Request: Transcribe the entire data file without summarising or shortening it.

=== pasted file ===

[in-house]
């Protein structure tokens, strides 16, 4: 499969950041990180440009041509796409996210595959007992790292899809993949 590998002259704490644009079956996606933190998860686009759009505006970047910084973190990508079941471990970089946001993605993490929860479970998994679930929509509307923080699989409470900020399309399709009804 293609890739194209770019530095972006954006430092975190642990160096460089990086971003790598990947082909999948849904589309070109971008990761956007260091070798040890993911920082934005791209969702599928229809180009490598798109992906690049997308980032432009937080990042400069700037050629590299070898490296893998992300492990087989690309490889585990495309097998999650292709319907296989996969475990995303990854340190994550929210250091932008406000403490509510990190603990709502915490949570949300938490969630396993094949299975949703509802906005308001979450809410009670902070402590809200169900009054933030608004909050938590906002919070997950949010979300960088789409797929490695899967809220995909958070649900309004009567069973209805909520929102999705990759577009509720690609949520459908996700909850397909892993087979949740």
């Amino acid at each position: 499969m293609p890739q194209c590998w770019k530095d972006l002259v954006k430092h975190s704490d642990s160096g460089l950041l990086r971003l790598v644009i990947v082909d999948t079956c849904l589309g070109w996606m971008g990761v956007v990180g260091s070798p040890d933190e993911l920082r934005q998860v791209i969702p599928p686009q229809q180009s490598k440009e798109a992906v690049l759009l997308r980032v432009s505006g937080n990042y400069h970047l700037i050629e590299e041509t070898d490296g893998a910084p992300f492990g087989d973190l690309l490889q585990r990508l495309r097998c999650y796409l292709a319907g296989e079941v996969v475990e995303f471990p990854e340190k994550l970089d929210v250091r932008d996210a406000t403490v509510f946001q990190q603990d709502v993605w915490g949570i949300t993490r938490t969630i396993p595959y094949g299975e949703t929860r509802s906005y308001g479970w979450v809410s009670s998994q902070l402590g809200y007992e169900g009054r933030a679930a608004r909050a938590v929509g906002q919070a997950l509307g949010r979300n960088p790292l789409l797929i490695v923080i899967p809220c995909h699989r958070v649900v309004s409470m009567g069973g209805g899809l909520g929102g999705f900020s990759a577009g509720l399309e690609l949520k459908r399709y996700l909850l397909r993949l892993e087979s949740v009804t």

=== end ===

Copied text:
[in-house]
């Protein structure tokens, strides 16, 4: 499969950041990180440009041509796409996210595959007992790292899809993949 590998002259704490644009079956996606933190998860686009759009505006970047910084973190990508079941471990970089946001993605993490929860479970998994679930929509509307923080699989409470900020399309399709009804 293609890739194209770019530095972006954006430092975190642990160096460089990086971003790598990947082909999948849904589309070109971008990761956007260091070798040890993911920082934005791209969702599928229809180009490598798109992906690049997308980032432009937080990042400069700037050629590299070898490296893998992300492990087989690309490889585990495309097998999650292709319907296989996969475990995303990854340190994550929210250091932008406000403490509510990190603990709502915490949570949300938490969630396993094949299975949703509802906005308001979450809410009670902070402590809200169900009054933030608004909050938590906002919070997950949010979300960088789409797929490695899967809220995909958070649900309004009567069973209805909520929102999705990759577009509720690609949520459908996700909850397909892993087979949740």
């Amino acid at each position: 499969m293609p890739q194209c590998w770019k530095d972006l002259v954006k430092h975190s704490d642990s160096g460089l950041l990086r971003l790598v644009i990947v082909d999948t079956c849904l589309g070109w996606m971008g990761v956007v990180g260091s070798p040890d933190e993911l920082r934005q998860v791209i969702p599928p686009q229809q180009s490598k440009e798109a992906v690049l759009l997308r980032v432009s505006g937080n990042y400069h970047l700037i050629e590299e041509t070898d490296g893998a910084p992300f492990g087989d973190l690309l490889q585990r990508l495309r097998c999650y796409l292709a319907g296989e079941v996969v475990e995303f471990p990854e340190k994550l970089d929210v250091r932008d996210a406000t403490v509510f946001q990190q603990d709502v993605w915490g949570i949300t993490r938490t969630i396993p595959y094949g299975e949703t929860r509802s906005y308001g479970w979450v809410s009670s998994q902070l402590g809200y007992e169900g009054r933030a679930a608004r909050a938590v929509g906002q919070a997950l509307g949010r979300n960088p790292l789409l797929i490695v923080i899967p809220c995909h699989r958070v649900v309004s409470m009567g069973g209805g899809l909520g929102g999705f900020s990759a577009g509720l399309e690609l949520k459908r399709y996700l909850l397909r993949l892993e087979s949740v009804t």